by Billy Cuthrell
Long thought of as a training tool for boxers or a playground staple at most elementary schools, jumping rope can be used by anyone who wants a terrific cardio workout. Even when done at a moderate pace, it has been shown to burn more calories in five minutes than a moderate to fast-paced one-mile jog. And it’s awesome for drummers as well.
Not only is jumping rope a great compact and portable exercise tool to use for a pre-show warm up or to burn off calories and build endurance, it’s also an amazingly effective way to work on your timing. I’ve had clients come in who have not used a jump rope in twenty-five years, and when the rope gets caught up in their feet, they blame their coordination. But it’s not their coordination that’s lacking as much as it is their timing. That’s when I turn on the metronome and have them try to jump rope in time to the beat.
There are many types of ropes on the market, but all you really need is a sturdy version that spins easily, has decent weight, and is the right length for your height. Here are some basic jump-rope timing exercises for you to try.
We’ll start off with single jumps where the rope spins around your body once in a full rotation. Think of every time that the rope taps the floor under your feet as your downbeats (1, 2, 3, 4). If your metronome subdivides, set it to 8th notes. The upbeats (“&”) will click at the time the rope is above your head. Set your metronome at 75 beats per minute or lower to start. The goal is to go for as many unbroken rotations as possible. If you can jump for two minutes without losing rhythm, then speed up the metronome by ten or fifteen beats.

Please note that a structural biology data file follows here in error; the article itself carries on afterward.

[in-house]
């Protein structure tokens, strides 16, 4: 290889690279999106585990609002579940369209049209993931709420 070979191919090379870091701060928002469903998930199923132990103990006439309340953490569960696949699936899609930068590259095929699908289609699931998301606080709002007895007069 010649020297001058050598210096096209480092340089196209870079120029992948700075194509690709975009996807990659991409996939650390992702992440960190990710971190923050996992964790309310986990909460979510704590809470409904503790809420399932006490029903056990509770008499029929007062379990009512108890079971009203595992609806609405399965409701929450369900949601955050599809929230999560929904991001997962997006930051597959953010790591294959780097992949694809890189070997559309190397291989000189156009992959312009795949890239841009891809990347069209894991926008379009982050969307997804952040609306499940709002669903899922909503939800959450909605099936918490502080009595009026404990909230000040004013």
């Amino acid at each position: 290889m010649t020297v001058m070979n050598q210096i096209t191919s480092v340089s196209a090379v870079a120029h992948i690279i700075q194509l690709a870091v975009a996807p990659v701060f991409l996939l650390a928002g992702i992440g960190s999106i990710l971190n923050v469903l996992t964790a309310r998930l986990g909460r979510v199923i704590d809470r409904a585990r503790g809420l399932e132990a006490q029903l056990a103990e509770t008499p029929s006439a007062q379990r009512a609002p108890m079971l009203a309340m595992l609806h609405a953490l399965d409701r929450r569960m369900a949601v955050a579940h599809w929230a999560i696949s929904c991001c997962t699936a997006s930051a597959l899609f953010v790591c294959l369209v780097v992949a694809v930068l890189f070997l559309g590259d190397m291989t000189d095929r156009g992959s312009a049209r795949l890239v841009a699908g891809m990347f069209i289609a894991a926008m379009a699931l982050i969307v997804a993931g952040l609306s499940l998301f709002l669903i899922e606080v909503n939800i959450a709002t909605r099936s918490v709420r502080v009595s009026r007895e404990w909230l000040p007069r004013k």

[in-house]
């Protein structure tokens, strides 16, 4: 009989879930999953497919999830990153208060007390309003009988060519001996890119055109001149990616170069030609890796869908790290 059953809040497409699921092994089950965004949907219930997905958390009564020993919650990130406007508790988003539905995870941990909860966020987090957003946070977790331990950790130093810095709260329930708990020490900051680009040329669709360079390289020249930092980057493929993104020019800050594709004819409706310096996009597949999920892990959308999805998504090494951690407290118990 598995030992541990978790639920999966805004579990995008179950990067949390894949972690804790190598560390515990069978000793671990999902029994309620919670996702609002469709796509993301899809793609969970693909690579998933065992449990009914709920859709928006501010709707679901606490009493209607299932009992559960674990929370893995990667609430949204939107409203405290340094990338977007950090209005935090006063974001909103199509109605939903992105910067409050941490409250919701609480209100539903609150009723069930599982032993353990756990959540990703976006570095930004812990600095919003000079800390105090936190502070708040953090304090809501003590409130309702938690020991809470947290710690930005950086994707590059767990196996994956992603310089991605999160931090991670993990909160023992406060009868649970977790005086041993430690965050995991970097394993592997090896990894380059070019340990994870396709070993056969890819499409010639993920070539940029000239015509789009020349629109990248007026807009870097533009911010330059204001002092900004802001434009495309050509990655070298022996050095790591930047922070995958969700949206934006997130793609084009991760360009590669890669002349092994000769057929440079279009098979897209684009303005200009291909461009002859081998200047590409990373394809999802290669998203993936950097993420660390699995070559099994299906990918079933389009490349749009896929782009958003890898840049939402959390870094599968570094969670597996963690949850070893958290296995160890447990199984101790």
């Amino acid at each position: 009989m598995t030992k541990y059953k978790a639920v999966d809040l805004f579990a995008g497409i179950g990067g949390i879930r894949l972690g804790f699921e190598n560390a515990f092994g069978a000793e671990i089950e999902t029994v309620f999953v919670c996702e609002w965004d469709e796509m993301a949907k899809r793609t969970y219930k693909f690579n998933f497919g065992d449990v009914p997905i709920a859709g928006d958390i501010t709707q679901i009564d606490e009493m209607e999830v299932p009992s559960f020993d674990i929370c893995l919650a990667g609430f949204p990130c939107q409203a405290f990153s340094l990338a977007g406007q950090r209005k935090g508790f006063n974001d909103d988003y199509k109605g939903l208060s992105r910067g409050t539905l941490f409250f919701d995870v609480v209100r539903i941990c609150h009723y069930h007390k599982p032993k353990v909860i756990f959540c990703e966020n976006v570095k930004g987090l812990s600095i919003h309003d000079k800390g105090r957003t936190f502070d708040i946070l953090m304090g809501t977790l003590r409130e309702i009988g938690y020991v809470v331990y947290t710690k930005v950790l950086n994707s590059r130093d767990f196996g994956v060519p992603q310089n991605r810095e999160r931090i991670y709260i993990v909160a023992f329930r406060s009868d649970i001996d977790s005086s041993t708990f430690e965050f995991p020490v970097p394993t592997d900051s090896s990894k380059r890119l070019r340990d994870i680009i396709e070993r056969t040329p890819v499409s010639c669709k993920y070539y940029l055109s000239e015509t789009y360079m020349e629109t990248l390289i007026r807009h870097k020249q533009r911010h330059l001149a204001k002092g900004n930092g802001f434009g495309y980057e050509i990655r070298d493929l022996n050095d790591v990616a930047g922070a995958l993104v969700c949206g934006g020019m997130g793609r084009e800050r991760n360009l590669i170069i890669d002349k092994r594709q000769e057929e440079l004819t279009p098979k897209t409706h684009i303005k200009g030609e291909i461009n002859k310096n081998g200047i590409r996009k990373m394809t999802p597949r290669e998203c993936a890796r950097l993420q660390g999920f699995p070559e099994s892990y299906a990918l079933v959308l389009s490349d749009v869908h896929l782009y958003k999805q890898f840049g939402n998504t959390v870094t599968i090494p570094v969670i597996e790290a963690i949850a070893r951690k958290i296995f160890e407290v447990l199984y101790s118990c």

As you jump, your feet should stay together. Push yourself off the floor with your toes and remain on the balls of your feet. This position also works wonders for your bass drum playing, as it develops endurance and speed in your calves.
Be careful not to bring your legs too high by bending at the knees. That will throw off your timing. As you get better, you can run in place, alternate feet, or do high knees, or a combination of all three.
You need a firm grasp of single unders before moving to doubles. As the name implies, in double unders the rope will pass under your feet twice per jump. I’ve found that if you set your tempo a little slower to start, you can get into a comfortable triplet feel. If possible, set your metronome to click triplets, and start at 80 beats per minute or slower.
Think of when you jump as the downbeats (1, 2, 3, 4), and think of the two rotations as the second and third parts of a triplet (1-trip-let, 2-trip-let, 3-trip-let, 4-trip-let). The goal here is to get as many double unders in a row as you can. Timing is really at the heart of this workout.
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